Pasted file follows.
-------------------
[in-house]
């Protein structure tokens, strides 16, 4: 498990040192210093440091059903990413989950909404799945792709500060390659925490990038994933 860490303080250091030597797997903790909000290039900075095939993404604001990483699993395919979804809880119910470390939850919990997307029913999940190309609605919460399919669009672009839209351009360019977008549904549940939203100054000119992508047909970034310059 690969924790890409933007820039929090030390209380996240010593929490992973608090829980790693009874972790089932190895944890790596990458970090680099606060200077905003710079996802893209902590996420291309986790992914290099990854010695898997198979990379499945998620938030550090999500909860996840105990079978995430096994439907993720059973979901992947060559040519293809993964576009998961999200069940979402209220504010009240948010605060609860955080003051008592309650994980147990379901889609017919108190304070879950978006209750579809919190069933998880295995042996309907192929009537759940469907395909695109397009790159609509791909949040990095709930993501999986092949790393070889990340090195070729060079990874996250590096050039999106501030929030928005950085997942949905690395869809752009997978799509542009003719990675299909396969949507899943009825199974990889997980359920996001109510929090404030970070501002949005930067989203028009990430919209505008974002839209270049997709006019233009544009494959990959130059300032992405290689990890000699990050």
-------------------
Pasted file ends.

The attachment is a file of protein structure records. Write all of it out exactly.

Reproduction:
[in-house]
């Protein structure tokens, strides 16, 4: 498990040192210093440091059903990413989950909404799945792709500060390659925490990038994933 860490303080250091030597797997903790909000290039900075095939993404604001990483699993395919979804809880119910470390939850919990997307029913999940190309609605919460399919669009672009839209351009360019977008549904549940939203100054000119992508047909970034310059 690969924790890409933007820039929090030390209380996240010593929490992973608090829980790693009874972790089932190895944890790596990458970090680099606060200077905003710079996802893209902590996420291309986790992914290099990854010695898997198979990379499945998620938030550090999500909860996840105990079978995430096994439907993720059973979901992947060559040519293809993964576009998961999200069940979402209220504010009240948010605060609860955080003051008592309650994980147990379901889609017919108190304070879950978006209750579809919190069933998880295995042996309907192929009537759940469907395909695109397009790159609509791909949040990095709930993501999986092949790393070889990340090195070729060079990874996250590096050039999106501030929030928005950085997942949905690395869809752009997978799509542009003719990675299909396969949507899943009825199974990889997980359920996001109510929090404030970070501002949005930067989203028009990430919209505008974002839209270049997709006019233009544009494959990959130059300032992405290689990890000699990050």